I agree that the proposed capital budget dollar amounts are staggering, but let’s not overlook the amount of administrative hiring (operating budget) that the board has also done under this superintendent. This is the reason that there is such desperation to put the Welcome Center outside City Hall. Currently, there are a number of administrators who have established their offices in one of the large 3rd floor conference rooms because they have run out of room elsewhere. I think the large HR department is growing, too, although they haven’t yet filled all of the positions.

The salaries that the administrators are getting are also staggering. The two that are on tonight’s board of education agenda are for $218,000 and $208,000 respectively, and there are more to come.

I think this superintendent has run wild and the board of education is either uninformed or too weak to stop her. The financial cliff that the board of education has warned will come once the COVID money dries up is not going to be the result of the cessation of COVID funding, which should be funding only extraordinary expenses due to the educational needs resulting from distance learning, and possibly to do some building ventilation upgrades. All of this should be COVID-related. Rather, the financial cliff will result because NPS is building an empire that the City of Norwalk doesn’t need and cannot afford. The plan is to hire at least 4 assistant or deputy superintendents for a small Connecticut city. What gives here?

If the board of education isn’t paying attention, the City of Norwalk needs to be attentive because the board of education will be asking for more money. How high can property taxes go? Well, if you are a superintendent who not only lives outside of Norwalk, but even outside the state, you don’t have to worry about them.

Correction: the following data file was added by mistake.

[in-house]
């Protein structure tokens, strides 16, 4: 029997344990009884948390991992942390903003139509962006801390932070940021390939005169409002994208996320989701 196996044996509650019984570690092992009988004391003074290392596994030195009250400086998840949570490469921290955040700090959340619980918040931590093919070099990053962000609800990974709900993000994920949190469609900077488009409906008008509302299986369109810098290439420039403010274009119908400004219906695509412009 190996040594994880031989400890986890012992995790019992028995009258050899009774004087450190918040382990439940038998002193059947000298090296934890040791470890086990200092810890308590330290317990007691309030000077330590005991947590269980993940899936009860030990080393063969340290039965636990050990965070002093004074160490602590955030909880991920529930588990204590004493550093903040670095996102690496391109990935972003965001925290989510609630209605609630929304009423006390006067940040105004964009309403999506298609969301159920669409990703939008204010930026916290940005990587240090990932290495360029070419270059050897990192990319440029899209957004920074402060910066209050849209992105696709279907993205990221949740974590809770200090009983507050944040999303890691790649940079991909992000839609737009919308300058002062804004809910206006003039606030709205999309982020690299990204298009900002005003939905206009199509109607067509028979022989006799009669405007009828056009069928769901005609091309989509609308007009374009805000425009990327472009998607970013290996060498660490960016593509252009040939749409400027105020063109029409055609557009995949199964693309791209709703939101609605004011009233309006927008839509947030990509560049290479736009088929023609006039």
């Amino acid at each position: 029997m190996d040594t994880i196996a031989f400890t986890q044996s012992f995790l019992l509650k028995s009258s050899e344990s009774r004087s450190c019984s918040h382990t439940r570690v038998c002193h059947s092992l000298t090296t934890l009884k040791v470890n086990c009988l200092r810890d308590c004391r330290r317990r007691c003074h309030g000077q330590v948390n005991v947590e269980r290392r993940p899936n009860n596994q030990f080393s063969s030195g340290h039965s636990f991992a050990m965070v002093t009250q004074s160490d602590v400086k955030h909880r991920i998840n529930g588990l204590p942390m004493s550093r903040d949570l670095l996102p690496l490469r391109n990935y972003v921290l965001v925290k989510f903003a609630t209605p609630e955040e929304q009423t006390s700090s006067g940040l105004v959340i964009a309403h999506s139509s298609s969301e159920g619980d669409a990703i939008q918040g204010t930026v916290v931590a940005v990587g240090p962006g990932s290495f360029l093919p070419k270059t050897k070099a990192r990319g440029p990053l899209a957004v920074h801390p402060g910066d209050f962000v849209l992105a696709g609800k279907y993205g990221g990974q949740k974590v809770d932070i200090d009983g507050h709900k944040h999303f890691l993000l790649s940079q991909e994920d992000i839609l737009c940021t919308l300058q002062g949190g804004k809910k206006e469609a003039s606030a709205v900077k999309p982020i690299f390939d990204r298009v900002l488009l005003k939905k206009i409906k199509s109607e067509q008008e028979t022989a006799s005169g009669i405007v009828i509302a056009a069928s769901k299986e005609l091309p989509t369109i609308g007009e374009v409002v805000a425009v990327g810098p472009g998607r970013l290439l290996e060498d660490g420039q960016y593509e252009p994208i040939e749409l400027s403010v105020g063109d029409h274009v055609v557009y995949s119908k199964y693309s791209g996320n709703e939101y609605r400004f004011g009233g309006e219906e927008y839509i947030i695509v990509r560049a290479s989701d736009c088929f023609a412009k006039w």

ConcernedToo June 16, 2021 at 7:44 am

With regards to capital spending, I think it’s important to understand what the steady state should be.

If a high school costs 225 million, and we have two of them and they last 50 years, that’s 9 million per year on average just on high schools, before talking about maintenance/upgrades that will be necessary over a 50 year span (for example, our current high schools obviously had to be upgraded with internet access). Then factor in the elementary and middle schools, which have over twice the population of the high schools and fewer redundancies.

And yes, while maybe 50% of those construction costs will be covered by the state over the long term (probably optimistic), to me it doesn’t seem crazy that steady state spending is in the 25 million range. Maybe it’s 20 million, I don’t know. But it’s definitely not 10. I’m curious how the commenters bemoaning this expenditure perceive that we can just not really spend anything for long periods of time and things will be fine.